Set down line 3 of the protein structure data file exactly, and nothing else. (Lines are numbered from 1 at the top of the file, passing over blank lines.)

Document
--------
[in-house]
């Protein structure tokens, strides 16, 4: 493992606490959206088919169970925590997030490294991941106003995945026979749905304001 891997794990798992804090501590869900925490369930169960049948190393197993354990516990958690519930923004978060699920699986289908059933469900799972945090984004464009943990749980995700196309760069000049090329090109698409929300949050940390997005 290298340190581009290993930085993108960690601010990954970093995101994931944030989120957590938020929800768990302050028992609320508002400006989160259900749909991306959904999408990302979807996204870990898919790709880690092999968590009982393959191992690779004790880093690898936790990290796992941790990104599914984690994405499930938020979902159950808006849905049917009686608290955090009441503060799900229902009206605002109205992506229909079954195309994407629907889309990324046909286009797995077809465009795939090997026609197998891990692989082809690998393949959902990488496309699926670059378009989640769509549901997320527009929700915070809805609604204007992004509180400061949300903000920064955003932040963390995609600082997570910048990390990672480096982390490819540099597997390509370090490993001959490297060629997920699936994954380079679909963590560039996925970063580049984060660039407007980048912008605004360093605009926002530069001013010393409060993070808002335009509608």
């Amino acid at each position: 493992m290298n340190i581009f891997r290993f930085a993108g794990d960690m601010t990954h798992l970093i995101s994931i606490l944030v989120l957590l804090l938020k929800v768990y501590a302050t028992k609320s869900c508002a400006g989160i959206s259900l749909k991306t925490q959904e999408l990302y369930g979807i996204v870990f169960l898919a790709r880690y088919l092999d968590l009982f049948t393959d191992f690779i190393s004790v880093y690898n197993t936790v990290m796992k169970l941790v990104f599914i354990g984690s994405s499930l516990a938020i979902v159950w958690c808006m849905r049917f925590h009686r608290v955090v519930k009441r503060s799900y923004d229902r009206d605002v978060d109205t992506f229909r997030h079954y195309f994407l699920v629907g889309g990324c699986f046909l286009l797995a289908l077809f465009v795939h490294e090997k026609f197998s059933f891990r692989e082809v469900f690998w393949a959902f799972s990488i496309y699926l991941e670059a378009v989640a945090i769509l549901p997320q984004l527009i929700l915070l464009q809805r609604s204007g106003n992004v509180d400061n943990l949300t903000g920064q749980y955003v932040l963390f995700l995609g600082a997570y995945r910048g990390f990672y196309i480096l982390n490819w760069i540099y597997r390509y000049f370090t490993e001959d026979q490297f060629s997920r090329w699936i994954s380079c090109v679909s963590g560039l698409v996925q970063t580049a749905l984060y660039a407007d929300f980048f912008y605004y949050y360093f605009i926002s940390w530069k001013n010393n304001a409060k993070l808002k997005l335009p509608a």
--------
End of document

């Amino acid at each position: 493992m290298n340190i581009f891997r290993f930085a993108g794990d960690m601010t990954h798992l970093i995101s994931i606490l944030v989120l957590l804090l938020k929800v768990y501590a302050t028992k609320s869900c508002a400006g989160i959206s259900l749909k991306t925490q959904e999408l990302y369930g979807i996204v870990f169960l898919a790709r880690y088919l092999d968590l009982f049948t393959d191992f690779i190393s004790v880093y690898n197993t936790v990290m796992k169970l941790v990104f599914i354990g984690s994405s499930l516990a938020i979902v159950w958690c808006m849905r049917f925590h009686r608290v955090v519930k009441r503060s799900y923004d229902r009206d605002v978060d109205t992506f229909r997030h079954y195309f994407l699920v629907g889309g990324c699986f046909l286009l797995a289908l077809f465009v795939h490294e090997k026609f197998s059933f891990r692989e082809v469900f690998w393949a959902f799972s990488i496309y699926l991941e670059a378009v989640a945090i769509l549901p997320q984004l527009i929700l915070l464009q809805r609604s204007g106003n992004v509180d400061n943990l949300t903000g920064q749980y955003v932040l963390f995700l995609g600082a997570y995945r910048g990390f990672y196309i480096l982390n490819w760069i540099y597997r390509y000049f370090t490993e001959d026979q490297f060629s997920r090329w699936i994954s380079c090109v679909s963590g560039l698409v996925q970063t580049a749905l984060y660039a407007d929300f980048f912008y605004y949050y360093f605009i926002s940390w530069k001013n010393n304001a409060k993070l808002k997005l335009p509608a």